Future uncertain for local landlords as COVID-19 pandemic changes Kingston housing situation

Click to play video: 'Pandemic causes Kingston landlords to fill empty rooms, houses'
Pandemic causes Kingston landlords to fill empty rooms, houses
WATCH: Kingston, Ont., landlords are seeing many out-of-town tenants working and studying from home due to the pandemic. Causing a surge in vacant rooms and houses. – Oct 7, 2020

Finding a place to rent in Kingston, Ont., has been a challenge for many years. The vacancy rate has been below two percent, making it one of the lowest in Canada.

Over the last several months, for-rent signs have popped up around the downtown core, which has been an unusual sight for many.

“It’s possible that they’re (landlords) just trying to fill holes that have been created by this mess,” said Shawn Leclaire, a local landlord and president of the Kingston Rental Property Owners Association.

Many students attending Queen’s University, St. Lawrence College and the Royal Military College have called downtown Kingston home, but with the ongoing coronavirus pandemic forcing many classes to be conducted online, some out-of-town students have chosen to stay home, according to Leclaire.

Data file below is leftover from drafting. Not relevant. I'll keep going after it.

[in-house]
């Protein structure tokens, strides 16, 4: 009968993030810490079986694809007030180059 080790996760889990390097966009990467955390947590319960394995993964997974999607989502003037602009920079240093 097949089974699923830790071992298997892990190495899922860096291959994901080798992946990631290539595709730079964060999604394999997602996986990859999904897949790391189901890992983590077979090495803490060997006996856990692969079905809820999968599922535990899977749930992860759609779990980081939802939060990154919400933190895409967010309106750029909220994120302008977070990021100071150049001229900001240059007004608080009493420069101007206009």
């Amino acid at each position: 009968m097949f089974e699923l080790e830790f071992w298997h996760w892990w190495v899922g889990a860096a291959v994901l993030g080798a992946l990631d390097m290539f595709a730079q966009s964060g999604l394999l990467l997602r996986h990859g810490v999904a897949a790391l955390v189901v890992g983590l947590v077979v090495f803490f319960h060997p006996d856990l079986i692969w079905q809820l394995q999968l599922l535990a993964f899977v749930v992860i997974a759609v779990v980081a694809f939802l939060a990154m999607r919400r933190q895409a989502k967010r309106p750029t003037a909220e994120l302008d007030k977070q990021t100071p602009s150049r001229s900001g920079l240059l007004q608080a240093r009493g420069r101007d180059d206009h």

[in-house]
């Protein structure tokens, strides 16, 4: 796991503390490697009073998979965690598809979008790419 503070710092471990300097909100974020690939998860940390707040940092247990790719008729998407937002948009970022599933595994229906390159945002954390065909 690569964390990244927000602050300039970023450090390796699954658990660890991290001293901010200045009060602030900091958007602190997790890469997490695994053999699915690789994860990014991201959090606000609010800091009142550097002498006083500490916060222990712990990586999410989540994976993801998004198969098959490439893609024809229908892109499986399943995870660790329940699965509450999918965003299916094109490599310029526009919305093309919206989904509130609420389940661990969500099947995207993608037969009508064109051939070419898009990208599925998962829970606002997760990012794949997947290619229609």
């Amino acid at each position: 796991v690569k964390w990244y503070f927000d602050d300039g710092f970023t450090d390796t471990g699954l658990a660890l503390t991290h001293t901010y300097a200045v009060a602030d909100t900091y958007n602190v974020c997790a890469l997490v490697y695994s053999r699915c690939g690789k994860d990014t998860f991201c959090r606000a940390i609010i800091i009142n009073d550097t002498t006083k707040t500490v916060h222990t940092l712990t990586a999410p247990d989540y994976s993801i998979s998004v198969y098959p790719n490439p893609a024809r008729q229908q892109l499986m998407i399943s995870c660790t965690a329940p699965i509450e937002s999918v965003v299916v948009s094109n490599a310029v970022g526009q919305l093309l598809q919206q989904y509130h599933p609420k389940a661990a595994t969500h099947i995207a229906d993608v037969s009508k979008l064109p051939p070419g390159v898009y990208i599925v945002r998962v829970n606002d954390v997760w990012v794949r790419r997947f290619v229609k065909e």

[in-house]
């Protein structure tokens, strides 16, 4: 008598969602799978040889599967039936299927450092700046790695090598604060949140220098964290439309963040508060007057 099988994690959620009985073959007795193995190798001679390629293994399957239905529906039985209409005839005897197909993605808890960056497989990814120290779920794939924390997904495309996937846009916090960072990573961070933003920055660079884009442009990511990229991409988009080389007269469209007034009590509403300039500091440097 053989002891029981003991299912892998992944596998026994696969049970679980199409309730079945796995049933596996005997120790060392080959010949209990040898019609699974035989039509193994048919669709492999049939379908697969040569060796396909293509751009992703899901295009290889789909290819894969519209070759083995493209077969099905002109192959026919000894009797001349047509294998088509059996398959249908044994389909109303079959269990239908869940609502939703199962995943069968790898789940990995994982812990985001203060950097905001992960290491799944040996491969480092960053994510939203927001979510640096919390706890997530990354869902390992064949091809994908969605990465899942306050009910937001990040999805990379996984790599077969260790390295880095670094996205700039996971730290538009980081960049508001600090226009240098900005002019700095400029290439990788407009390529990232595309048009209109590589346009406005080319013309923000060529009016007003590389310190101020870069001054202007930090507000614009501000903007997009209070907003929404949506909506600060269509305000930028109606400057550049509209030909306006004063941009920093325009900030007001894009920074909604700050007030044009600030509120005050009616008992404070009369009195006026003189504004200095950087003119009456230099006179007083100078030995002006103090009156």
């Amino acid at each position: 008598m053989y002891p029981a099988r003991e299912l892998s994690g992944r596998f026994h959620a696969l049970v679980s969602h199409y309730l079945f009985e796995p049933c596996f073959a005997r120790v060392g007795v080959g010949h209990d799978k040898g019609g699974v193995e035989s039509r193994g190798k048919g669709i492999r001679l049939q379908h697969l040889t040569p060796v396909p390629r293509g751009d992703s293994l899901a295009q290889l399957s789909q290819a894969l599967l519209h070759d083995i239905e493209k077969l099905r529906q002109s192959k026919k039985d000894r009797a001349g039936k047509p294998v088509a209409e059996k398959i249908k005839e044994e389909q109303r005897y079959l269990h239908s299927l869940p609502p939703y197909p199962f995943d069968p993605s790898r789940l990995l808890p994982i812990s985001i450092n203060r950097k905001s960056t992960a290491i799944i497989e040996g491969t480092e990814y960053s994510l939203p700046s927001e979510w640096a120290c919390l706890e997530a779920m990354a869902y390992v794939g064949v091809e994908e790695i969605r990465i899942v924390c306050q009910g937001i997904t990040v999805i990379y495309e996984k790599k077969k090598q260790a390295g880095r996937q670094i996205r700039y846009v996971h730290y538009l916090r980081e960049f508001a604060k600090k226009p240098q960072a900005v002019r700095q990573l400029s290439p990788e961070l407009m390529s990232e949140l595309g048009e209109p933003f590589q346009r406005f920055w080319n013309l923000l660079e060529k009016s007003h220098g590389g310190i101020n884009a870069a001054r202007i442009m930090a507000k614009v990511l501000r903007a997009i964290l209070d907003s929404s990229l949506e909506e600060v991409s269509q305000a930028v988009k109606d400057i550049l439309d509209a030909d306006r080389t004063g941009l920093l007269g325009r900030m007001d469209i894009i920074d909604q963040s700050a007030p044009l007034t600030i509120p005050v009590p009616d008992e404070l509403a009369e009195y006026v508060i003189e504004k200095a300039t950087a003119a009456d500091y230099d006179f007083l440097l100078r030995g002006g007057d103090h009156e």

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“I have a couple of St. Lawrence landlord colleagues, and they’ve told me they’ve been playing musical chairs with which student is leaving next,” said Leclair.

The mayor of Kingston, Bryan Paterson, created a housing task force in 2019 to combat a vacancy rate under one percent the previous year.

On Wednesday, Paterson said with the current window of available rentals and housing developments in the works; he hopes it will create more affordable housing once the pandemic passes.

“If we have additional supply now, that is good, but I don’t think it’s something we can count on long term,” said Paterson.

According to Leclaire, with the tightening of borders, the thousands of international students who attend Queen’s and St. Lawrence College has led to empty rooms and houses.

Because of this, landlords are now left paying the mortgage, maintenance fees and insurance on properties out of their own pocket.

“If they have persistent vacancy, that money has to come from somewhere, and that could cause a problem for new landlords,” said Leclaire.

As the pandemic rolls on, the future is unclear for many Kingston landlords.

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Leclaire says they will have a better picture next fall as to whether businesses and schools make a full transition online or revert to the past when finding a room to rent in Kingston wasn’t quite so easy.

Click to play video: 'Kingston moves towards supportive housing to address homeless issue'
Kingston moves towards supportive housing to address homeless issue

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